Thursday, May 31, 2007
It’s enough to scare anyone and make them consider what we write and just how anonymous any of us truly are.
Dear Dr. Flea… I wish you peace and tranquility my friend. Peace and tranquility.
Monday, May 28, 2007
I'm glad to see that she decided there was really nothing she had done that was in violation of HIPAA or was detrimental to her work. Assholes abound and they can try to stop the medical blogger, but damn if they won't fail.
Welcome back FD, it's great to have you back again.
Sunday, May 27, 2007
I liked IM enough. I figure I could be a rather great internist because of the knowledge aspect and the detective work that goes into managing patients. I really enjoyed that part of Medicine. The problem that I had, however, was that I didn’t like the patients.
And not just the patients, I didn’t like the type of patients we mostly catered to: poor, underserved, homeless, etc. The “scum of the earth” as some might put it. I thought about these patients and how most of them came to us from the ER. I evaluated the prospect that I would have to deal with these kinds of patients on daily basis many times over for year and years. And I knew I couldn’t do it.
It just wasn’t in me. I would have burned out incredibly fast had I decided to enter this field of medicine. Partly because I think many of these social parasites shirk their responsibilities and trust in others to do everything for them while continiuing their immoral behaviors. I can’t remain humble and self-less to people that I can’t even stand to talk to or interact with in some semblance of humanity. For that reason I knew EM was not for me and I believe that these patients would be better off without me as their “primary care giver”.
Friday, May 25, 2007
That’s right. I had you guessing about what kind of shape I’m in, what I might look like, and what you, my avid and voracious readers, thought MSG's fitness level is based on numbers because I'm an incredibly vain person. Happy?
The result? Well, basically most of you had me fairly well described: slightly overweight with a muscular build, often mistaken for weighing far less than I actually do (usually 40 pounds or so). I do not, regrettably, have legs of steel or “guns of nazarone”. Yet. So thanks for playing.
I was thinking about using this as a BMI discussion since I honestly feel I'm not "close to being obese" as the BMI suggests, but I think I’ll hold off on it. Afterall, most of us understand that this particular tool is useful but is clearly subject to interpretation.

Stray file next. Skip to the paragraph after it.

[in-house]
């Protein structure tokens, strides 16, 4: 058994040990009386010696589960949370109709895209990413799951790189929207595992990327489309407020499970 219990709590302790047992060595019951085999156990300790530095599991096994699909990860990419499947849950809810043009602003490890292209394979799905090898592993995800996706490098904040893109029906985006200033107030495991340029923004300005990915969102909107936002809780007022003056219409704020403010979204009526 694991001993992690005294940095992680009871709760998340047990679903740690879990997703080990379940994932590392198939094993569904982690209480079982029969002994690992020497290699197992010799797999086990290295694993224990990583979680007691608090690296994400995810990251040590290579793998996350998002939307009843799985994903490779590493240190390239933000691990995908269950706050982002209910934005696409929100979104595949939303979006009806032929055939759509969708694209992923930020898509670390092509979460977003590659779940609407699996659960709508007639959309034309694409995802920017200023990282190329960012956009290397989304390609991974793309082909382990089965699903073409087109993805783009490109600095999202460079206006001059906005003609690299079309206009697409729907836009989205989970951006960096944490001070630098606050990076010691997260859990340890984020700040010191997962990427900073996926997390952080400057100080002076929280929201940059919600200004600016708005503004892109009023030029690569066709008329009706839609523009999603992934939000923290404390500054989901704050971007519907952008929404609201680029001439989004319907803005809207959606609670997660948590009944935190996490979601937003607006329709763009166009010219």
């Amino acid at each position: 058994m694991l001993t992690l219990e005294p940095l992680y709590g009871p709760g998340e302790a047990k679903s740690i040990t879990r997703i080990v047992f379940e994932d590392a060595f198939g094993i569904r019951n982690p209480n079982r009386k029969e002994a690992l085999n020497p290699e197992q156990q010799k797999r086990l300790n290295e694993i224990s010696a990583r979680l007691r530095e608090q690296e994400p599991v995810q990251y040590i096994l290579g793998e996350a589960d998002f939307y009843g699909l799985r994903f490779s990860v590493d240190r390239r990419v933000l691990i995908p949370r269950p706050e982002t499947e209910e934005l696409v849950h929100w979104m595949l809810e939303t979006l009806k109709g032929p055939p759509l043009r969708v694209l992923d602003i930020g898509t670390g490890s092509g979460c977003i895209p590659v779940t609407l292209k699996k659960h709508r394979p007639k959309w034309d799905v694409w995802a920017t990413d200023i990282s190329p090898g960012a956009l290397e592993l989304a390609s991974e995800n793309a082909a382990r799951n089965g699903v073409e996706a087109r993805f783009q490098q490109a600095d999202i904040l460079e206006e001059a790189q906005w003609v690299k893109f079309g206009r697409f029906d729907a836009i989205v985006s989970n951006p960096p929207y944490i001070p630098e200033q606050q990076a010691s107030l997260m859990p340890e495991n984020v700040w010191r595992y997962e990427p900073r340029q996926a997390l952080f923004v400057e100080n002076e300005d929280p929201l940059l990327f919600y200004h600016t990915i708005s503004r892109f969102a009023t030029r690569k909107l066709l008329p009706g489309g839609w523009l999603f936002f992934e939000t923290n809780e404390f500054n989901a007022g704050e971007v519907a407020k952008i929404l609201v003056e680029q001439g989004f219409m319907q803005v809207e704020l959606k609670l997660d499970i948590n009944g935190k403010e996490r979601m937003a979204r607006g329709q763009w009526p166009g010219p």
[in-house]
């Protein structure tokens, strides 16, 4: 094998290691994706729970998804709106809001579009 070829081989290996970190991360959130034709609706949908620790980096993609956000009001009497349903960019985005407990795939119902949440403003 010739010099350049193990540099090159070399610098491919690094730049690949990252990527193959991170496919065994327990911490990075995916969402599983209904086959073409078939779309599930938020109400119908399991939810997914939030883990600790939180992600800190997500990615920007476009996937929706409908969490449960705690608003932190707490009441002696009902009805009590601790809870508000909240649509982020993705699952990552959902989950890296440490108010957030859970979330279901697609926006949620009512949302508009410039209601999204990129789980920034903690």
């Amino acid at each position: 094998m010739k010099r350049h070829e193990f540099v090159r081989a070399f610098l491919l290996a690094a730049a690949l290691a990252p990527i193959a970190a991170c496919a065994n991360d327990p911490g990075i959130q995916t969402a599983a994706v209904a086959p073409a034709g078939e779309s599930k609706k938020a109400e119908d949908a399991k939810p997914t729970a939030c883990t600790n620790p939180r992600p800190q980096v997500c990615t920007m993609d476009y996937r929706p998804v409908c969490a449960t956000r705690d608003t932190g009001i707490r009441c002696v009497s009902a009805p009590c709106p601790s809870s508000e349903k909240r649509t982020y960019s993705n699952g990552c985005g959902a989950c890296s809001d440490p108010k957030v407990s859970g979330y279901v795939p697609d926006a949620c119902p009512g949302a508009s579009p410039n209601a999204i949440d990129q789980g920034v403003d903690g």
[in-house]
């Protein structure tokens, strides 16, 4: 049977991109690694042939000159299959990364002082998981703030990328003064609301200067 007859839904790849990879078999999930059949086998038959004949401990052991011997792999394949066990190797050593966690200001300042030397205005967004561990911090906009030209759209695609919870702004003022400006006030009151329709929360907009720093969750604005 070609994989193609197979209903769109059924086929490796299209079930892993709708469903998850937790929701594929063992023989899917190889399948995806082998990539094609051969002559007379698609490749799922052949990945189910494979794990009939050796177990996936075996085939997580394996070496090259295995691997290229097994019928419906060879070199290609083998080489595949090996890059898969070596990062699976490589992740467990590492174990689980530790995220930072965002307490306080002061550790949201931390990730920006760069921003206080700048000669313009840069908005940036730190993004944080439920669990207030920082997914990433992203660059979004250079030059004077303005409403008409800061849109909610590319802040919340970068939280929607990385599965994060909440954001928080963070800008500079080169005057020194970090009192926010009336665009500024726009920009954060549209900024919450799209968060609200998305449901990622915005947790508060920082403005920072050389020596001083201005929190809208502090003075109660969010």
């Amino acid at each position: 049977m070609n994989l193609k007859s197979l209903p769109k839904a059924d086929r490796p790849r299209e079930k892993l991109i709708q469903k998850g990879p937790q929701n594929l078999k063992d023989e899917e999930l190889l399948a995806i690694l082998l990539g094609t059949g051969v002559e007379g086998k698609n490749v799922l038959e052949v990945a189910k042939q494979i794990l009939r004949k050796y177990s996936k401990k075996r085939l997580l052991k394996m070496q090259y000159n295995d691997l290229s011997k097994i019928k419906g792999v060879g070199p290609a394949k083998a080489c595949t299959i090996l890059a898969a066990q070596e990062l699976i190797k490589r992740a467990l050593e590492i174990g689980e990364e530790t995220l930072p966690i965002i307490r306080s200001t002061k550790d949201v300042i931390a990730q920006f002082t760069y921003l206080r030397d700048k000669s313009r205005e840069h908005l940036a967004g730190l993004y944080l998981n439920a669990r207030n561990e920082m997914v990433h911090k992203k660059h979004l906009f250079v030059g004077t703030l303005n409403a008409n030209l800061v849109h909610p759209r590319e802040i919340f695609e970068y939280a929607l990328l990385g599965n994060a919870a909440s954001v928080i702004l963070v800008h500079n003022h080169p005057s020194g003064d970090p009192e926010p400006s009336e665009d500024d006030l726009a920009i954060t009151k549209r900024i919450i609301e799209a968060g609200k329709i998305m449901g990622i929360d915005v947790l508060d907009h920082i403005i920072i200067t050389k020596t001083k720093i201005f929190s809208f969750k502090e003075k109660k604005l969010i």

Yesterday Stepson had his elementary school graduation. I was given a reprieve for the morning, but was supposed to return to the Army base afterwards. Instead I just didn’t go. I was essentially AWOL.
What's interesting to me is the fact that I’ve never done this before – completely forgoing my responsibilities because I despise a rotation. But here it is…I missed a day for no real reason. I just didn’t want to drive that far to deal with that crap.
Do I feel guilty? In some ways, yes, I do feel guilty. But in an abundance of others I feel completely OK. I had a great day with my family and enjoyed a picnic with his classmates. I spent some quality time celebrating Stepson's accomplishments and this movement into a new phase of his life. Hell, in one year we might be moving several thousand miles from him and his asshole dad, so taking time to enjoy these moments is even more important.
The only issue is whether I'll receive a reprimand on Tuesday for not returning. Either way - whatever. I really don't care anymore. I've got a couple more weeks and then 3rd year's over.
Wednesday, May 23, 2007
Despite this comment and the feelings that I initially felt towards her, I came to enjoy reading her thoughts on a semi-regular basis. I have not read her posts for some time though and was informed by Dr. Couz of her turn for the worse.
Sarah is most likely going to die within the month from malignant melanoma. The cancer has become very aggressive and all treatment options are not helping. Her husband is currently updating her blog as she is no longer capable. It was shocking to say the least.
I urge all of you to please take some time to read her story and learn about this courageous woman. If, for nothing else, than to realize how fulfilling life can be and how someone can take adversity and turn it into triumph. She has been tremendously brave and steadfast through this time and her courage has been awe inspiring. I honestly felt that she was going to be OK.
I wish Sarah and her husband the best with the time she has remaining with the strength needed as they endure this trying time. Despite our first impressions I came to feel like I knew you, Sarah. You are in my thoughts. Find peace.